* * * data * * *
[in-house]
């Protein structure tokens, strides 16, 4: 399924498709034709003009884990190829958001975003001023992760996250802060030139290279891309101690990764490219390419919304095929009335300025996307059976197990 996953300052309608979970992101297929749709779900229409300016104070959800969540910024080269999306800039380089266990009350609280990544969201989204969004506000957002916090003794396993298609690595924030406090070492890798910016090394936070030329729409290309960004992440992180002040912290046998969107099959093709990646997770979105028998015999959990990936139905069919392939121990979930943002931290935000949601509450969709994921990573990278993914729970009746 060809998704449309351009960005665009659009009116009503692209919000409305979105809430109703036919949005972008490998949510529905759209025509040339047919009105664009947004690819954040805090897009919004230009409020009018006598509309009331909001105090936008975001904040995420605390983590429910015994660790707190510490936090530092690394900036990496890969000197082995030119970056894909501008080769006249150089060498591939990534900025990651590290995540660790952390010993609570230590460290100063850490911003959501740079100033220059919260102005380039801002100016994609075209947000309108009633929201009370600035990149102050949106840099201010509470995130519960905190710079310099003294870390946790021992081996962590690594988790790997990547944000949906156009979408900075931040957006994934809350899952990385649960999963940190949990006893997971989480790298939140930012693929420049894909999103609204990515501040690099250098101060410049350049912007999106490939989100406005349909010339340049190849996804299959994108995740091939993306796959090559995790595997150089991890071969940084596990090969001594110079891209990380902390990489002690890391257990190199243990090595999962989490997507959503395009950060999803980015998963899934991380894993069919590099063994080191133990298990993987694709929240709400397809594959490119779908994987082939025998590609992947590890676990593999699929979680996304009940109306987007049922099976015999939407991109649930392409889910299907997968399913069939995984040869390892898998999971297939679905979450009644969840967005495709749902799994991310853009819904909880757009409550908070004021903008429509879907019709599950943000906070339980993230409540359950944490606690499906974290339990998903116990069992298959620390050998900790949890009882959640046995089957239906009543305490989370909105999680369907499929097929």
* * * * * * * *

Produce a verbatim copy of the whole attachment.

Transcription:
[in-house]
């Protein structure tokens, strides 16, 4: 399924498709034709003009884990190829958001975003001023992760996250802060030139290279891309101690990764490219390419919304095929009335300025996307059976197990 996953300052309608979970992101297929749709779900229409300016104070959800969540910024080269999306800039380089266990009350609280990544969201989204969004506000957002916090003794396993298609690595924030406090070492890798910016090394936070030329729409290309960004992440992180002040912290046998969107099959093709990646997770979105028998015999959990990936139905069919392939121990979930943002931290935000949601509450969709994921990573990278993914729970009746 060809998704449309351009960005665009659009009116009503692209919000409305979105809430109703036919949005972008490998949510529905759209025509040339047919009105664009947004690819954040805090897009919004230009409020009018006598509309009331909001105090936008975001904040995420605390983590429910015994660790707190510490936090530092690394900036990496890969000197082995030119970056894909501008080769006249150089060498591939990534900025990651590290995540660790952390010993609570230590460290100063850490911003959501740079100033220059919260102005380039801002100016994609075209947000309108009633929201009370600035990149102050949106840099201010509470995130519960905190710079310099003294870390946790021992081996962590690594988790790997990547944000949906156009979408900075931040957006994934809350899952990385649960999963940190949990006893997971989480790298939140930012693929420049894909999103609204990515501040690099250098101060410049350049912007999106490939989100406005349909010339340049190849996804299959994108995740091939993306796959090559995790595997150089991890071969940084596990090969001594110079891209990380902390990489002690890391257990190199243990090595999962989490997507959503395009950060999803980015998963899934991380894993069919590099063994080191133990298990993987694709929240709400397809594959490119779908994987082939025998590609992947590890676990593999699929979680996304009940109306987007049922099976015999939407991109649930392409889910299907997968399913069939995984040869390892898998999971297939679905979450009644969840967005495709749902799994991310853009819904909880757009409550908070004021903008429509879907019709599950943000906070339980993230409540359950944490606690499906974290339990998903116990069992298959620390050998900790949890009882959640046995089957239906009543305490989370909105999680369907499929097929």